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Realising the efficiencies of integration

In 2011, Watercare achieved regional cost efficiencies of $100m. This meant we were able to cut the retail price of drinking water across Auckland from 1 July 2011 through cutting the unit rate and scrapping the fixed service charges for water that were previously payable in some areas. Had we not achieved efficiency savings, drinking water costs had the potential to be around 30 percent higher.
Whilst a wastewater price increased by 4.5 percent from 1 July 2011, the increase was significantly lower than the maximum of a 36.9 percent increase that had been forecast by councils prior to amalgamation. 
Efficiencies from integration are ongoing and include:
  • economies of scale, ie amalgamation and centralisation of services (eg corporate services, contact centres), improved purchasing power (eg electricity and chemicals), contract leverage (finance and operations)
  • infrastructure planning and regional optimisation, eg capacity in local assets considered on a regional basis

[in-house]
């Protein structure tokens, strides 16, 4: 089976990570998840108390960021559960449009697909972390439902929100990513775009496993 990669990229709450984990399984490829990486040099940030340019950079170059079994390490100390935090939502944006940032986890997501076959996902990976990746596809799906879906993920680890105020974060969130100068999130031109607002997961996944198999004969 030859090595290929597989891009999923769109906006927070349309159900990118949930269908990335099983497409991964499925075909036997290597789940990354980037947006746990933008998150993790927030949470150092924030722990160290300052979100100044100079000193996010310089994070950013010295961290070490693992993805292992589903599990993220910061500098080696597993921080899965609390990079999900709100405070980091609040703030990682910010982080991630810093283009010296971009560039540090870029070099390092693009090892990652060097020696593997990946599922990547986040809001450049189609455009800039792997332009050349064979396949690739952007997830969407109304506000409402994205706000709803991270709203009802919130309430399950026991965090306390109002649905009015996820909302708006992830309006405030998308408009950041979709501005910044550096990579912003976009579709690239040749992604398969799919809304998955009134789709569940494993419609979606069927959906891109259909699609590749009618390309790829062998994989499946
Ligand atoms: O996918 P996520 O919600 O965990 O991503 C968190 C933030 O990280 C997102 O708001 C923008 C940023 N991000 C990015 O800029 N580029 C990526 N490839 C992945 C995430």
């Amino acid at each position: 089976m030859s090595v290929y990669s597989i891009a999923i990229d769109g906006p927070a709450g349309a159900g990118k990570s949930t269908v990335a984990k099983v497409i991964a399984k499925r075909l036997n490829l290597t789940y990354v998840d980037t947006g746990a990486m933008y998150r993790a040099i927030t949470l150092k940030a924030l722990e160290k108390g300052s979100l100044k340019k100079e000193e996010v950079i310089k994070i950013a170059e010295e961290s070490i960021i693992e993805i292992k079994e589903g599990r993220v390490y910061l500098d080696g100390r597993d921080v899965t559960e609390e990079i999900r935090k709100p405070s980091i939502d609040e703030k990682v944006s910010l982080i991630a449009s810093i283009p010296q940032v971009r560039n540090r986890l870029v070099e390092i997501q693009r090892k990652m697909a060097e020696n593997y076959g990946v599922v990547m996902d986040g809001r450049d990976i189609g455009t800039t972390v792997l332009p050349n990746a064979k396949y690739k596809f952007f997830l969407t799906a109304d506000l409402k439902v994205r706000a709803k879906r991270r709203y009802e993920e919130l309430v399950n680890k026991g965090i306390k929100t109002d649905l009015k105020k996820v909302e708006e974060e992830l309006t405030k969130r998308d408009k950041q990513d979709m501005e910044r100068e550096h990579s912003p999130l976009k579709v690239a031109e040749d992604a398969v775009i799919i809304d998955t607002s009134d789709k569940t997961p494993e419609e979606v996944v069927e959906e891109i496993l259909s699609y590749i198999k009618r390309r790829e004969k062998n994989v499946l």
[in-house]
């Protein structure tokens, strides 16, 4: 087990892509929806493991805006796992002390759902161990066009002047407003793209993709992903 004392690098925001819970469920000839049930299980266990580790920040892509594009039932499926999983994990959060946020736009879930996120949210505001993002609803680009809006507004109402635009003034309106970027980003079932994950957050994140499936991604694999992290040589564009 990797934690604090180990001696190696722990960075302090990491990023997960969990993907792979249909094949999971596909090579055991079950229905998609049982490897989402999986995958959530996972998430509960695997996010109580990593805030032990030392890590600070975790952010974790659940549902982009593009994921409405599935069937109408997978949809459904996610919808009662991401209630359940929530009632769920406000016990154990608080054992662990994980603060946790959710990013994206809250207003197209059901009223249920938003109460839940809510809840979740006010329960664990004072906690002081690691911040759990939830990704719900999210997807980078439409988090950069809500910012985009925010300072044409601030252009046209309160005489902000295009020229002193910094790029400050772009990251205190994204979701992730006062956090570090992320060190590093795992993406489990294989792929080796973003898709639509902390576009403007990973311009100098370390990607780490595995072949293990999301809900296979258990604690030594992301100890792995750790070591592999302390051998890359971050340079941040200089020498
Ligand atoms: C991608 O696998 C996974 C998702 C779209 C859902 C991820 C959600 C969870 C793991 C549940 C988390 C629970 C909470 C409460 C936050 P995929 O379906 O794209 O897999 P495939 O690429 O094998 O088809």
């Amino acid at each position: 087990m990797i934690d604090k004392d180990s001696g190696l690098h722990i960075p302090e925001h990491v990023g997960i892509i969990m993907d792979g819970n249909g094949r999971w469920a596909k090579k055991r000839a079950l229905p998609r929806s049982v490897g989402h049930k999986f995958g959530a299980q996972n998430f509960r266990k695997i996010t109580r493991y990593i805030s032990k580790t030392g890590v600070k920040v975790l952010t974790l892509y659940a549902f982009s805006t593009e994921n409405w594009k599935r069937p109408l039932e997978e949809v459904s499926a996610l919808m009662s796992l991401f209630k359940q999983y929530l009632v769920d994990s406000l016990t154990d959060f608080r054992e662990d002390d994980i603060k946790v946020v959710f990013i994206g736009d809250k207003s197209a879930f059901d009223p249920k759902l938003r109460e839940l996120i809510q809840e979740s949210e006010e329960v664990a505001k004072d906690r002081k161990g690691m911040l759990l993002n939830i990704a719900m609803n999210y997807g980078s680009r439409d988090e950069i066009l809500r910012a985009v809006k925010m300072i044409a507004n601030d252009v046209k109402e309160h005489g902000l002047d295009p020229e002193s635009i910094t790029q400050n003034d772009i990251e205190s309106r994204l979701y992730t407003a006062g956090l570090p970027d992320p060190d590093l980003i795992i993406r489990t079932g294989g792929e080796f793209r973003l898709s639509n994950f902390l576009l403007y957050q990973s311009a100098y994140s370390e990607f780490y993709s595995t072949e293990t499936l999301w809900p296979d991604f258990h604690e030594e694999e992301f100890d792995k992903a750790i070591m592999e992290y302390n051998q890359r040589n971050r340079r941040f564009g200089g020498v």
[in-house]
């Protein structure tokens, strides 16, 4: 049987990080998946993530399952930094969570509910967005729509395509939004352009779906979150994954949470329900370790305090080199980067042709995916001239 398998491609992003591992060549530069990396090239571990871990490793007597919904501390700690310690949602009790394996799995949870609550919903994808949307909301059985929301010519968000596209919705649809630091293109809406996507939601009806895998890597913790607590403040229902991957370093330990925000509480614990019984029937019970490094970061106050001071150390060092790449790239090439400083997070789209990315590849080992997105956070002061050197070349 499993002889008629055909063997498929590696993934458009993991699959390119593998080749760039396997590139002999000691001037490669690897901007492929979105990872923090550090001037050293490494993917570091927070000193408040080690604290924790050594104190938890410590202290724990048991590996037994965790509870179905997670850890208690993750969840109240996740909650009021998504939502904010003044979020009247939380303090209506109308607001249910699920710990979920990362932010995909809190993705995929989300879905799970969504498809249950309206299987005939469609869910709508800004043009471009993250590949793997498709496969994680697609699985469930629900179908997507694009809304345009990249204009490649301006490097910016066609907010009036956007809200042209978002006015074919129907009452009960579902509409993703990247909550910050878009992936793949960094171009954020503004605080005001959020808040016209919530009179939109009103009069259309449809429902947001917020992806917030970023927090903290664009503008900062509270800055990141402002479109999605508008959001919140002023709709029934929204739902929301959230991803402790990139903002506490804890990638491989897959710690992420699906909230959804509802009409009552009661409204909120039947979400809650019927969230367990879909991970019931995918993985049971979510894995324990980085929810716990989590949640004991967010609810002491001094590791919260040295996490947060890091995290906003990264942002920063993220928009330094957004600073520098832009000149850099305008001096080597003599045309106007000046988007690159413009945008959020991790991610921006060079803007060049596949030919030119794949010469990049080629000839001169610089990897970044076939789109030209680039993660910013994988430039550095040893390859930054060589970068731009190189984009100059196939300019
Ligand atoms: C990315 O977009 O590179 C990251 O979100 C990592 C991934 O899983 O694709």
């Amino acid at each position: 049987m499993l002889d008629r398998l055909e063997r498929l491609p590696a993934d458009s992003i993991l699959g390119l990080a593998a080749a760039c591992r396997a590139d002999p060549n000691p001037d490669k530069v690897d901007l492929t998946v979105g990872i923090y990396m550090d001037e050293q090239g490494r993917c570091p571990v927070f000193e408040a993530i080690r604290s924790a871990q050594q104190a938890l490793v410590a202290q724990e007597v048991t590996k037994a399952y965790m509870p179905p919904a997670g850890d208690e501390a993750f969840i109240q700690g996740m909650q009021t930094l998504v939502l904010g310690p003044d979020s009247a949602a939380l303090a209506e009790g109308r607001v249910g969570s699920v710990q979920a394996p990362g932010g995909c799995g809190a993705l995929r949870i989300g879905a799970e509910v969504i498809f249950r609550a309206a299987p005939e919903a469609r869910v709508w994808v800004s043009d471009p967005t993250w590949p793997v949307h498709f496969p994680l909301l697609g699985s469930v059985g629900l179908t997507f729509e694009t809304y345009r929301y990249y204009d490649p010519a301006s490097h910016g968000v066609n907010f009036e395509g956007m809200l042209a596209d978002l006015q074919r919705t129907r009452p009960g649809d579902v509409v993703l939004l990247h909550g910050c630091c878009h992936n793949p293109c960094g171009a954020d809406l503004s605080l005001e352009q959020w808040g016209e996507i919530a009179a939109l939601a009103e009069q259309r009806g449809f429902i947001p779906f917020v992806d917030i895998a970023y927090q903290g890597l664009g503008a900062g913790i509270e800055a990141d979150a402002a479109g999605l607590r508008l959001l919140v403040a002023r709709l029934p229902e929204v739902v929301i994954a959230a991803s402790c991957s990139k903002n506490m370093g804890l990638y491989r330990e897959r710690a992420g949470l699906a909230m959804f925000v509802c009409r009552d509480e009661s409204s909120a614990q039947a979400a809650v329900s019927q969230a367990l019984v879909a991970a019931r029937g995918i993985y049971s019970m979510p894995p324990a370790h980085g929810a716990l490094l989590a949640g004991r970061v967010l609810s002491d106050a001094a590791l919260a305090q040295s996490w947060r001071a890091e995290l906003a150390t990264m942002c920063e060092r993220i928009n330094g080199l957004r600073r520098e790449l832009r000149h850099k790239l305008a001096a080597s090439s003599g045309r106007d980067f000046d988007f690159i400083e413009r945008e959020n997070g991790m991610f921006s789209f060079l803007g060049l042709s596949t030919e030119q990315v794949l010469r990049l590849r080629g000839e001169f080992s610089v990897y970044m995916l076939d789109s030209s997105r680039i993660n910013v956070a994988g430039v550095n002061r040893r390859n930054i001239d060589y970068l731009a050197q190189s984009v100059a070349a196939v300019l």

• lower staff numbers (from approximately 1100 staff in 2010 to 600 in 2012)
  • consolidation of network service hubs
Continuing the drive for efficiencies and cost savings
Watercare’s legislative requirement to be a minimum cost operator has driven an organisational culture focused on delivering high quality services at the lowest cost. As a result, the company has an excellent reputation for building operational infrastructure and delivering high quality services to the people of Auckland.
Watercare continues to strive for efficiency gains in all aspects of our business while ensuring reliable, high quality services continue to be delivered to our customers. Some examples of where we have achieved such gains in our day to day operations include:
  • using models to ensure costs are minimised, eg water delivery from gravity sources is prioritised
  • reliability-centred maintenance, optimising maintenance programmes to ensure they remain efficient
  • online billing and a wider range of payment channels
  • establish remote monitoring for regional plants, thereby reducing the number and costs of call-outs while ensuring high level of operational standards are maintained
  • operating the network on a regional basis (eg the new water and wastewater network for Kumeu-Huapai and Riverhead), working towards more consistent design engineering standards